Sibthorpe is a tiny settlement in the depths of rural Nottinghamshire which is now growing rapidly as an upmarket dormitory village for Newark or Nottingham. On the edge of the village is the delightful small church, set in a sleepy graveyard, all that remains of the medieval settlement. To the east of the church is one of the best preserved 14thC dovecotes in England. There are traces of ridge and furrow and the hollows in the ground are remains of medieval fish ponds. It is thought these were originally part of a college of Priest attached to the church. A priest and eight or nine chaplains were based here and officiated daily at the neighbouring churches.
The church is open during day light hours but receives few visitors. We visited as part of the Nottinghamshire Open Churches Weekend and were given a warm welcome by the church warden. It was past one a clock and we were his first visitors.
From the outside it is a rather plain building with a low 13thC tower with double buttresses at the corners, a flat roof, low nave and slightly higher chancel. It had been bigger but the aisles were demolished in the 17thC. The nave was reconstructed in the 18thC explaining the lower roof line.
Inside it is a delightful small church and it is obvious it is lovingly cared for. Inside is a stone font dated 1662, set on an octagonal stand. The bowl is decorated with carved panels with a diagonal cross. There is low wooden panelling around the walls and golden brown pews. The oak pulpit and lectern are modern.
With whitewashed walls and large plain glass windows, it is a light and airy church. The windows on the north wall date from the medieval church. Those on the south wall are early Georgian. The mullions were put in by the Victorians to ‘Gothize’ them.
Walls are covered with whitewashed plaster and there is a flat plaster roof in the nave, put in during the 1770 alterations, which partially obstructs the pointed chancel arch with carved capitals.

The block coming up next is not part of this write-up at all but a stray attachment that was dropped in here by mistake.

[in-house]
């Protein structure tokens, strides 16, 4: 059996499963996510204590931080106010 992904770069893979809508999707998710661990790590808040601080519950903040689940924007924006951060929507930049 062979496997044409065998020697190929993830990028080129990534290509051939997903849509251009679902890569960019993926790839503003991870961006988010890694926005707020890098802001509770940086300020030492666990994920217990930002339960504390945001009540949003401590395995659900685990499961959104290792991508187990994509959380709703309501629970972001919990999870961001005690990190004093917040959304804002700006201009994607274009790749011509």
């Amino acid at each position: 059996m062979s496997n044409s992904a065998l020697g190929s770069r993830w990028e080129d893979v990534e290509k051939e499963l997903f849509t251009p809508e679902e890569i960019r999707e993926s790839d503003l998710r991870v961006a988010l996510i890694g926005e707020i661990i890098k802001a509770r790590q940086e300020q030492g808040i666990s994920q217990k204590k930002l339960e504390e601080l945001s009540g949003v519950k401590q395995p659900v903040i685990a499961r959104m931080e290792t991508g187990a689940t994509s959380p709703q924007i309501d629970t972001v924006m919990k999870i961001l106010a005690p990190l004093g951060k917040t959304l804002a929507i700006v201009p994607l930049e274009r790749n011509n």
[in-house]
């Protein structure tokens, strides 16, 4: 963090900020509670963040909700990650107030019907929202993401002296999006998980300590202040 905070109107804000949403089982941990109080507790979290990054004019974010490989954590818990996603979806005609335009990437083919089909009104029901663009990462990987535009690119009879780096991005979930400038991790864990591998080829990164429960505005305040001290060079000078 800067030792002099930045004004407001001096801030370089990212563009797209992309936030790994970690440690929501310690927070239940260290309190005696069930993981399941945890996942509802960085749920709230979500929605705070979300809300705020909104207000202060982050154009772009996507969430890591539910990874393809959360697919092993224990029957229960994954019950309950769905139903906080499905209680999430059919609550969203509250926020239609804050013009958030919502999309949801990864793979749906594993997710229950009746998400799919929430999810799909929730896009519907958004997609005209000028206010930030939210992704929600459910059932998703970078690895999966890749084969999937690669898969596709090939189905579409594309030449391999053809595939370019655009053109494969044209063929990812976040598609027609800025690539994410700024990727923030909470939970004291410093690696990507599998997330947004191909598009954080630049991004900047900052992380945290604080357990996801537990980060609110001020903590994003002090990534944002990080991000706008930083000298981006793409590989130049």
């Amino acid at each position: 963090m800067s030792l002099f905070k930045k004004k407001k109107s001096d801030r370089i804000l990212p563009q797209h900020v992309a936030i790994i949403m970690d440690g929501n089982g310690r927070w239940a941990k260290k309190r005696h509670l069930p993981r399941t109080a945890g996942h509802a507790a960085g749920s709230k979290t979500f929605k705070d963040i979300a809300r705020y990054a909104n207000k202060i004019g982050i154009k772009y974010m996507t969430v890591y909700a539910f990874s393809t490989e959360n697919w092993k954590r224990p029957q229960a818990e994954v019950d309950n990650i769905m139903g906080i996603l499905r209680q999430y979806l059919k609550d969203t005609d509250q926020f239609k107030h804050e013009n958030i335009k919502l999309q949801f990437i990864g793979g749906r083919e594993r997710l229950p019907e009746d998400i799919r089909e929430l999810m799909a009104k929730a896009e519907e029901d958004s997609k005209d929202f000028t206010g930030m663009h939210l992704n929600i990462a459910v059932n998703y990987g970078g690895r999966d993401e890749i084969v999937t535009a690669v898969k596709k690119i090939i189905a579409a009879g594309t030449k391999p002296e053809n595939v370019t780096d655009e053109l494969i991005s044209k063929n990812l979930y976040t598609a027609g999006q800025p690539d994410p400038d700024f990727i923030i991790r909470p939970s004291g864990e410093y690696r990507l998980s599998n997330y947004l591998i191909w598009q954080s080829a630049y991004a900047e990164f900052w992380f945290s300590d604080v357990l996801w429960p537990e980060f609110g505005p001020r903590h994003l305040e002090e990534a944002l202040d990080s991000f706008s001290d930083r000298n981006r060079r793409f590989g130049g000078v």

A step leads up into the chancel with wooden beam roof and a simple wooden altar covered with an embroidered cloth, with wooden candle sticks and cross. It is surrounded on three sides by four very tall candle sticks joined by a metal rail. Hereby hangs a tail. The Duke of Portland gave money for the restoration of the church in 1919. This included the candlesticks with green velvet hangings to surround the altar. After only a few years they were ‘lent’ to Fledborough Church and forgotten about. After 41 years, the churchwarden found the paperwork relating to this and rang up Fledborough to reclaim the candlesticks. Their comment was “we knew they were on loan, but had forgotten who loaned them to us…” They are now back where they belong but are awaiting new green velvet hangings.
The east window has a central panel of late 19thC stained glass. At the top is a pelican plucking its breast to feed her young. In the centre is a scene of the crucifixion with Jesus on the cross with the Virgin Mary and St John. At the base is a serpent coiled round a cross as Jesus is teaching the lesson of John 3v14 “And as Moses lifted up the serpent in the wilderness, so shall the Son of Man be lifted up”.
On the north wall is a splendid alabaster memorial of Edward Burnell dated 1589. On the base is a blank shield held by two figures. Above is the praying figure of Edward Burnell dressed in flowing robes and wearing a ruff. His head is resting on a Bible. At his feet is a grinning skull. The damage to the eyes was caused by the Victorians who took exception to the skull and screwed a shield over it.
I’m saving the best until last… Pride of place in the church must go to the delightful Easter Sepulchre on the north wall. At the base is a tomb recess with a tomb slab with a caved cross. On the arch is a well worn Latin inscription.
Above is the niche set under an ogee arch which would have received the consecrated Host on Good Friday until Easter morning. Very early, it was taken out to the singing of anthems and was carried to the high altar, so symbolising the death and resurrection of Christ.
On either side are two panels with painted figures of the sleeping Roman soldiers guarding the tomb. They are wearing medieval chain mail armour and holding a sword and shield.
Above is a steeply pointed gable with green leaves carved on the sides and a green finial. In the centre is the painted figure of the risen Christ giving a blessing with his right hand. In his left hand he is holding a staff with a cross at the top and small red pennant. At his feet are two angels in blue robes with censors. At the base are two praying figures.
The sepulchre was repainted in the 19thC. Unfortunately the person didn’t know their gospel story as the soldier were painted with open eyes. The Victorian paint has been carefully removed leaving the original medieval paintwork.
This is a delightful little church and really is a hidden gem. It is well worth a visit. Visit website.